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February 09, 2004

To crave "man-flesh"

On a thread below the issue of cannibalism and Chinese propensity toward such behavior is mooted. This book argues that "...cannibalism is an evolutionarily derived instinct that arises as a survival strategy in extreme circumstances such as chronic famine or acute starvation and not a pathology that erupts in psychotic individuals." We know from genetics that ancient human populations likely engaged in cannibalism frequently enough for it to have shifted relative fitness between individuals. We also know from history that a wide variety of cultures also practiced cannibalism, often in a ritual context[1].

One thing that seems notable: as one moves up the ladder of social complexity, cannibalism tends to go into disrepute. Perhaps this is because large social systems buffer humans from famine more efficiently, rendering cannibalism an outmoded practice. It may be that complex human societies require much more face-to-face interaction with strangers, and so there is a tendency toward more out-group morality. By this I mean it is easier to eat humans when you de-humanize the source of meat, something that might be natural in small hunter-gatherer groups who have miniscule social networks. In any case, the historical record shows that civilizations like the ancient Greeks and Chinese often tended to smear barbarians as "cannibals," and had folk-tales that indicate that cannibalism was an ancient, if outdated practice, of their own cultures. Even more frequently mentioned, and more difficult to expunge, was the handmaid of cannibalism, human sacrifice. Societies in the recent past that we know have practiced cannibalism and/or ritual sacrifice tend to lay along the same point in social complexity as ancient pre-classical Greeks or Shang era Chinese.

Now, to a second point, are the Chinese more prone to cannibalistic behavior in dire nutritional straits? I am somewhat skeptical, but, I would like to add that I believe it is a fact that the Han people tend to have fewer food taboos than say the European Christian peoples, and to the extreme, South Asians (in particular the upper castes of the Hindu religion). I would for instance argue that if India had had its own Maoist revolutionary phase, one would be hard-pressed to convince upper caste Hindus to consume the flesh of other human beings without great incentive, simply because upper caste Hindus place such a priority on ritual purity and dislike "pollution," which cannibalism would seem to imply[2].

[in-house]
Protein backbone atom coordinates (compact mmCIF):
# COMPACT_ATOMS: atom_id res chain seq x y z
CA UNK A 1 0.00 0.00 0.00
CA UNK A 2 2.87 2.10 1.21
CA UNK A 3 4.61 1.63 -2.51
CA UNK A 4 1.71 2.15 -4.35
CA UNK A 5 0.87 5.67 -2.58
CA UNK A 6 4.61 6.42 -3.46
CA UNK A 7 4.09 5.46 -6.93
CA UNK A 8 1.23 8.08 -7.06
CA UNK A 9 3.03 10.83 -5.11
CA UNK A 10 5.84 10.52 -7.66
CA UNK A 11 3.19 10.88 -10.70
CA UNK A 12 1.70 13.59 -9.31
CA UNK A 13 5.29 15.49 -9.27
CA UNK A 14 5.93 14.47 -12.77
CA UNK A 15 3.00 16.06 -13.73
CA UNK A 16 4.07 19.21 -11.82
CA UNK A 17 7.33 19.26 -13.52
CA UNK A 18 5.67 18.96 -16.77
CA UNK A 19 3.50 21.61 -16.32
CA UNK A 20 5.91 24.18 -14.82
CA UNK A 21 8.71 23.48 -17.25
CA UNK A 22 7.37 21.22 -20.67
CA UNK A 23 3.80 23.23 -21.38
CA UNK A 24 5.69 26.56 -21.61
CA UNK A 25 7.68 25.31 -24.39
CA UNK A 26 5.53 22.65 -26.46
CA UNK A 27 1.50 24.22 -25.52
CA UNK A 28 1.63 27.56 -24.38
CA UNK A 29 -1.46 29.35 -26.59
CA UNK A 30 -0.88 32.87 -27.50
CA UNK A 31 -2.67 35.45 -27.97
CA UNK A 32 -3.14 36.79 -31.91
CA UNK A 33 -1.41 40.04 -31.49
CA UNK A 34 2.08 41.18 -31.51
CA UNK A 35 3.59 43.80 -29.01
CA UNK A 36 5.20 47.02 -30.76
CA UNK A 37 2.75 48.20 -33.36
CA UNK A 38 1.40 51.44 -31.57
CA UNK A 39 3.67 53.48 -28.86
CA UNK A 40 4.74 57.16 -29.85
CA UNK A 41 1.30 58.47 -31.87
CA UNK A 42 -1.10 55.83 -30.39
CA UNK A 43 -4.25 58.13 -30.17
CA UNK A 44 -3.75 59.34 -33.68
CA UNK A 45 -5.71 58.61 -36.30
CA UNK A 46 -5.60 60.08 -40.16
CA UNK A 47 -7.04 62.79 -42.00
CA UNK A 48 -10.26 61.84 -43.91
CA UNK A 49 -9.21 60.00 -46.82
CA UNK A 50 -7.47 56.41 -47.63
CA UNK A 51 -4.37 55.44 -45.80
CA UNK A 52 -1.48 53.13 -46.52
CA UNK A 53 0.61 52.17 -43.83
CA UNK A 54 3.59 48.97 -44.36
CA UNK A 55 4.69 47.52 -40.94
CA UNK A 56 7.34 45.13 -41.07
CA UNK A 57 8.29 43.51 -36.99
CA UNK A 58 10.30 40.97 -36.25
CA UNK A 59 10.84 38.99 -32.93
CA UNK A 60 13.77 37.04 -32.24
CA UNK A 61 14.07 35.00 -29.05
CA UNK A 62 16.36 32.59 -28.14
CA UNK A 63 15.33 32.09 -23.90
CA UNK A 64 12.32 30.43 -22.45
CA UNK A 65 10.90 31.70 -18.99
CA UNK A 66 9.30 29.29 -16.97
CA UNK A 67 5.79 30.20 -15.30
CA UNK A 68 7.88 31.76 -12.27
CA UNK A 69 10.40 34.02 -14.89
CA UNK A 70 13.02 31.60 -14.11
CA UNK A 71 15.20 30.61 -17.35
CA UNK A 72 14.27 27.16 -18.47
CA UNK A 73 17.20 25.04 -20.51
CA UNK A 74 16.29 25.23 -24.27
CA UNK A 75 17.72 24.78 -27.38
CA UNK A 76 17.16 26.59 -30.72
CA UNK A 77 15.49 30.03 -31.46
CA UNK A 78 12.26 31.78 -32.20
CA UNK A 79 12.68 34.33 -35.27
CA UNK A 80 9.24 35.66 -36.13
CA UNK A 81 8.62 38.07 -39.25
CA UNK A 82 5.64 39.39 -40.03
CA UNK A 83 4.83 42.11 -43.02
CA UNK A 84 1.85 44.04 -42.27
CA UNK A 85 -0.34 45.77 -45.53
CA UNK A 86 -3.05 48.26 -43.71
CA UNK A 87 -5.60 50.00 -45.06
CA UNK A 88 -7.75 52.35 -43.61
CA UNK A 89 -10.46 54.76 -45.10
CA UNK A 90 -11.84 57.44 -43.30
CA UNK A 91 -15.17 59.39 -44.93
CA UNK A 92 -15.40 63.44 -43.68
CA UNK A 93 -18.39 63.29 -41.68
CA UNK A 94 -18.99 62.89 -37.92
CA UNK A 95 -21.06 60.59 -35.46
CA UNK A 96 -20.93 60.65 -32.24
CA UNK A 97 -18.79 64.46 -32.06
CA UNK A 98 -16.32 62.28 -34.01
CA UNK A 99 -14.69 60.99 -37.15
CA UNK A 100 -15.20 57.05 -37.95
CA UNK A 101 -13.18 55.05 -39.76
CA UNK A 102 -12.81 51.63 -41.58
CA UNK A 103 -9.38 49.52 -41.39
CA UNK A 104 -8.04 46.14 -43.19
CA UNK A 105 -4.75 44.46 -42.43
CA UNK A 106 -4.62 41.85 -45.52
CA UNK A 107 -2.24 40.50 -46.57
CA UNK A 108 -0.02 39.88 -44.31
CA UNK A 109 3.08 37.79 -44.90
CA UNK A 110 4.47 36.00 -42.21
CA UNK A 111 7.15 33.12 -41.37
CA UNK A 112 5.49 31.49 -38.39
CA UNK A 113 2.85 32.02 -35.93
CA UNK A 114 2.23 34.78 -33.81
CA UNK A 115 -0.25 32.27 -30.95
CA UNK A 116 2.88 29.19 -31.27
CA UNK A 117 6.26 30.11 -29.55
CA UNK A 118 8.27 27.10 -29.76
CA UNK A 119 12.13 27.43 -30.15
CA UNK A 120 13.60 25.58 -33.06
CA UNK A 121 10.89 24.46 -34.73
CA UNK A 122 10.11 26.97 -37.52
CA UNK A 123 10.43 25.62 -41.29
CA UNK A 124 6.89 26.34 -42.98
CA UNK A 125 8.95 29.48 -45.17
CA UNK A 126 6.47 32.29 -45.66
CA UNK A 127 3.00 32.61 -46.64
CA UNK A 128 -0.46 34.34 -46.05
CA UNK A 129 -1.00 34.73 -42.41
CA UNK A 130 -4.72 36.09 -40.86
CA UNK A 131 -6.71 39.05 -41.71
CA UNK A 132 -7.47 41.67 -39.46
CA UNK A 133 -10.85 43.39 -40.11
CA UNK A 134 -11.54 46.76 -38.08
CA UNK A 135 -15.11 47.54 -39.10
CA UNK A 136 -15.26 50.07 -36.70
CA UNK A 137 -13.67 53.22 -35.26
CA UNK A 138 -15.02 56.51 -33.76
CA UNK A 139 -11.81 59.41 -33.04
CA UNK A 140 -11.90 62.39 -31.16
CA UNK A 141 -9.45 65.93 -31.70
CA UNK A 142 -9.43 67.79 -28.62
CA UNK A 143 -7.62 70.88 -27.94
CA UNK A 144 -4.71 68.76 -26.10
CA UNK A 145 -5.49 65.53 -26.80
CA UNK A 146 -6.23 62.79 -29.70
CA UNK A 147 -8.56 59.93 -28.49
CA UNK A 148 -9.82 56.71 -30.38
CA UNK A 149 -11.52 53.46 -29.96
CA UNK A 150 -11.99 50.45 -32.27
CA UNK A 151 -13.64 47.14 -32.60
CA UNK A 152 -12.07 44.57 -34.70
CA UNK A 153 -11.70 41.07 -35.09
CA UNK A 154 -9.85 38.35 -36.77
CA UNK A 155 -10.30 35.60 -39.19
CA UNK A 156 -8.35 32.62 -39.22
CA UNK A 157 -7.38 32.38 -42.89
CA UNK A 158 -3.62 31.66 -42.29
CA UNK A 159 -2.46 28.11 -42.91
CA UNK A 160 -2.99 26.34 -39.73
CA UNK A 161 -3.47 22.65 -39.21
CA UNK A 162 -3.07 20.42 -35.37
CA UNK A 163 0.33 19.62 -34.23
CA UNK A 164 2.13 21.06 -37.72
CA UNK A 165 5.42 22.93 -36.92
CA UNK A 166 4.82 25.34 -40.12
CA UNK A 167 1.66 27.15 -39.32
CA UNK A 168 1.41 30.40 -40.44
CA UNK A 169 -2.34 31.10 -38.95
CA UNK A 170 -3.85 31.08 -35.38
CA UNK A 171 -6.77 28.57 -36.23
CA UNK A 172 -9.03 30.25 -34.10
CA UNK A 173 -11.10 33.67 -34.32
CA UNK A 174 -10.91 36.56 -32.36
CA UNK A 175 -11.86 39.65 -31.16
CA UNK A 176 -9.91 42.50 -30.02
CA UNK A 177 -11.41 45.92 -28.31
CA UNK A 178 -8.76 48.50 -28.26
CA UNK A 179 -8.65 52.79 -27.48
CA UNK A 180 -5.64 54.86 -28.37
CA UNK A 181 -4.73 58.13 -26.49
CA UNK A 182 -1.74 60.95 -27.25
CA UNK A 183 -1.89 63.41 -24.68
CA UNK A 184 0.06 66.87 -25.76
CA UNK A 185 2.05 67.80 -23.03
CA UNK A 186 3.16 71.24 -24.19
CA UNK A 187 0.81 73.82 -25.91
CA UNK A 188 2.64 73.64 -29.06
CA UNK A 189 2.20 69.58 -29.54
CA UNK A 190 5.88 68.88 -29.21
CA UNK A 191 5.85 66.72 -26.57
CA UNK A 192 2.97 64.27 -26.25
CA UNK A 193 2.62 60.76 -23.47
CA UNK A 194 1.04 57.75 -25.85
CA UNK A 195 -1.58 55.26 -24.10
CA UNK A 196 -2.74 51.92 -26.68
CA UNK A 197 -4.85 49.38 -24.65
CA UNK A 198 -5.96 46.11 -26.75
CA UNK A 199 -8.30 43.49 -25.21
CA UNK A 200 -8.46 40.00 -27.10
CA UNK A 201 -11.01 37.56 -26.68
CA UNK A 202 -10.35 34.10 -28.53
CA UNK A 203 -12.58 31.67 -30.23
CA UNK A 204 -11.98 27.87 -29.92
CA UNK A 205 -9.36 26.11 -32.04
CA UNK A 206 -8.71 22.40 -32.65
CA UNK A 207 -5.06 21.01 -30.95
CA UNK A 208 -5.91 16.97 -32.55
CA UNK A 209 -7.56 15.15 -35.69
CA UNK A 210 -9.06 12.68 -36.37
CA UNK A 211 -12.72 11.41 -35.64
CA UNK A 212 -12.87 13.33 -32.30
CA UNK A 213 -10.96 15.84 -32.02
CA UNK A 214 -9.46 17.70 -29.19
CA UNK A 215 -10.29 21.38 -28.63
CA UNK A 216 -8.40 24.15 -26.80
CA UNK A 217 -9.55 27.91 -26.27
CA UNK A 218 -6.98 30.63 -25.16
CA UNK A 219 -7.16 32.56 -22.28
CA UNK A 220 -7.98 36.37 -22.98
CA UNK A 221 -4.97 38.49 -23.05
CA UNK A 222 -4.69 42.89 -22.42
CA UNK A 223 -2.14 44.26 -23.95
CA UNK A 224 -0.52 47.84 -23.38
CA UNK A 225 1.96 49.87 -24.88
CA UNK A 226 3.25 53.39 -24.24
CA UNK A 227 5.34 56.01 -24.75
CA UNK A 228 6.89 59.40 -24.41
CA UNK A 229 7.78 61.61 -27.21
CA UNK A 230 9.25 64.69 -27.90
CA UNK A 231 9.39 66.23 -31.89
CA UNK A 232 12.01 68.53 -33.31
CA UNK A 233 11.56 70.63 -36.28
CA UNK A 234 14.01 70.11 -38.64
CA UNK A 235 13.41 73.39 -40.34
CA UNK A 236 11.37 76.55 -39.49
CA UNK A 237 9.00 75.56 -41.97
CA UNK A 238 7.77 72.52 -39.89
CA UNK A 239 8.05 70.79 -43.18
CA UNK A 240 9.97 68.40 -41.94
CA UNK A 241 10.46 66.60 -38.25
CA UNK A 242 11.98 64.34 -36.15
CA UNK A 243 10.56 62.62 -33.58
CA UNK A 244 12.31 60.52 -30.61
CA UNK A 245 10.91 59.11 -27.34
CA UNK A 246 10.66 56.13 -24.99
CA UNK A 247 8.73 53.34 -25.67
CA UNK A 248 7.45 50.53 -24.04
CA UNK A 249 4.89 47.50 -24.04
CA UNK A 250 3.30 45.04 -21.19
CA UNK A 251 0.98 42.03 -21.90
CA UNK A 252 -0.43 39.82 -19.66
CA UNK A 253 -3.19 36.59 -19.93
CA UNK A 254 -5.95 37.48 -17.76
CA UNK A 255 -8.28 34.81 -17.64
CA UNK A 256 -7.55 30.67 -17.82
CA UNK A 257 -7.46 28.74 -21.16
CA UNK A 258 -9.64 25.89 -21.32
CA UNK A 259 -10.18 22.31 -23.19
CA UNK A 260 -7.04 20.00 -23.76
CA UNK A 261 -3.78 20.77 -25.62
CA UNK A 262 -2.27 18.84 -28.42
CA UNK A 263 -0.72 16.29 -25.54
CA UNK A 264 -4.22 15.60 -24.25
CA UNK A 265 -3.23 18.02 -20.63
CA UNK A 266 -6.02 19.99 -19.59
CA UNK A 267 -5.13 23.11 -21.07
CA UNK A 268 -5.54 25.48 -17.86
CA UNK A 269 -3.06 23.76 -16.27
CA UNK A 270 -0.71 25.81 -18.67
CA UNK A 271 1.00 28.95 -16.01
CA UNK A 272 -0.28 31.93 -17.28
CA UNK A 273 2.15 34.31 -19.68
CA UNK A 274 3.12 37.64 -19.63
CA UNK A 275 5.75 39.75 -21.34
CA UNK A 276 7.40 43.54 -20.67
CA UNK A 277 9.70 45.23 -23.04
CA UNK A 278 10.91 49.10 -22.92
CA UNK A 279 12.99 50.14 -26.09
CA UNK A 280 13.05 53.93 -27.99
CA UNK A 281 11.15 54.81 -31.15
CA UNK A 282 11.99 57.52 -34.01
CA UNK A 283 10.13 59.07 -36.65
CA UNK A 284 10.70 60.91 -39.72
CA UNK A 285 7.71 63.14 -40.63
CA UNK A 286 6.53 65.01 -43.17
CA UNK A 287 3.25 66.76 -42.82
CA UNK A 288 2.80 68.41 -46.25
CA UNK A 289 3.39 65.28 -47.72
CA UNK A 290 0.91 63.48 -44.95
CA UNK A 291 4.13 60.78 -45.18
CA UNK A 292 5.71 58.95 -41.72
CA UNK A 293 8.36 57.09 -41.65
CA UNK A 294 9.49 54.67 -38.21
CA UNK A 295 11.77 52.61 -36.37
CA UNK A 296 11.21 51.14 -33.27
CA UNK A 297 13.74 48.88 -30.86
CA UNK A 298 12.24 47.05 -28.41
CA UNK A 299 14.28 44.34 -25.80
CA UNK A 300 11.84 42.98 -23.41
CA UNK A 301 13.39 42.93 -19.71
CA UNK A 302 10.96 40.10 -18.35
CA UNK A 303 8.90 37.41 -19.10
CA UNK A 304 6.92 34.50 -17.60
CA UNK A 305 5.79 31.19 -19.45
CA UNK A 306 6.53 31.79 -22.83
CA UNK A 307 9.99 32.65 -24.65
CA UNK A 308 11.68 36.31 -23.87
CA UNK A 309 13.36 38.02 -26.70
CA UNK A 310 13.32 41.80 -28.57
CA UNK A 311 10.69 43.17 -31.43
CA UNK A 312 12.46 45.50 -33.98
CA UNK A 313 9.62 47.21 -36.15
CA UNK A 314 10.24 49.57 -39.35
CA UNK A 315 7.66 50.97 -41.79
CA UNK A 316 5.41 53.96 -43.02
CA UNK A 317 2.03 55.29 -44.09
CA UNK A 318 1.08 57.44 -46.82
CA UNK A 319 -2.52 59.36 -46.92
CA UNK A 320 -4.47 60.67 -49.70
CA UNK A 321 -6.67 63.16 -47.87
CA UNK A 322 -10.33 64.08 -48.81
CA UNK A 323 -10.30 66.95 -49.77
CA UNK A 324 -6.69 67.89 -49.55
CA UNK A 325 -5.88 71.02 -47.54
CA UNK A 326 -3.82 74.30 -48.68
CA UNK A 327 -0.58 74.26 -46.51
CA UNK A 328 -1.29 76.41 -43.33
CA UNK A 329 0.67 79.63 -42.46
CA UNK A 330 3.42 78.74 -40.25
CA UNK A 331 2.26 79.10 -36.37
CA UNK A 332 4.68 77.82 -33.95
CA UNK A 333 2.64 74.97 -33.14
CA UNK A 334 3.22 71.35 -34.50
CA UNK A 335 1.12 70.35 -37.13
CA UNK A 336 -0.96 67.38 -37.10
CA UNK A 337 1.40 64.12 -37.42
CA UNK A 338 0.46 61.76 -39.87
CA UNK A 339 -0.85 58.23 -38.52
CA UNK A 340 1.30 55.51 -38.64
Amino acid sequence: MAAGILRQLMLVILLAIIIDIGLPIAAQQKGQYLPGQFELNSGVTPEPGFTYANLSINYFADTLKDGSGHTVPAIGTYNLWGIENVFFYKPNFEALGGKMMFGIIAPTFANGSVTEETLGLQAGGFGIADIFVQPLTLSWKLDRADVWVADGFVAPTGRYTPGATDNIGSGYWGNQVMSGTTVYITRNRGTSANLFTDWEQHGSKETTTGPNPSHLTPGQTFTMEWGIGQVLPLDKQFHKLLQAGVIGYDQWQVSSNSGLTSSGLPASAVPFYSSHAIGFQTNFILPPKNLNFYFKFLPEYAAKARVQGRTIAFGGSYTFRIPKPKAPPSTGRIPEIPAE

So I suppose I'm saying (perhaps): A) we're all somewhat cannibalistic in inclination given the context, B) social constraints probably differ cross-culturally[3].

fn1. See godless' & Dienekes cites. Or child cannibalism among the Minoans and ritual cannibalism among the Aztecs. If you want to go far back, cannibalism is associated with Peking Man. And we all know about recent cannibalistic societies in the Pacific.

fn2. My personal experience as someone of South Asian Muslim origin is that we are far more picky about what we will eat than Arabs or other Muslim peoples, and will often say that exotic meats are haram, when a quick google search will show little comment in any of the hadiths (these sort of disputes would be comical at mosque when Arabs or other Muslims groups brought food that South Asians assumed must be haram-but were reluctant to contradict Arabs on this point of religious practice). Rather, it seems clear that Hindu tendencies toward extreme food taboos have been imported into the Muslim religion.

fn3. But I am pretty convinced that the Chinese do not make aborted fetuses into soup.

Posted by razib at 05:42 PM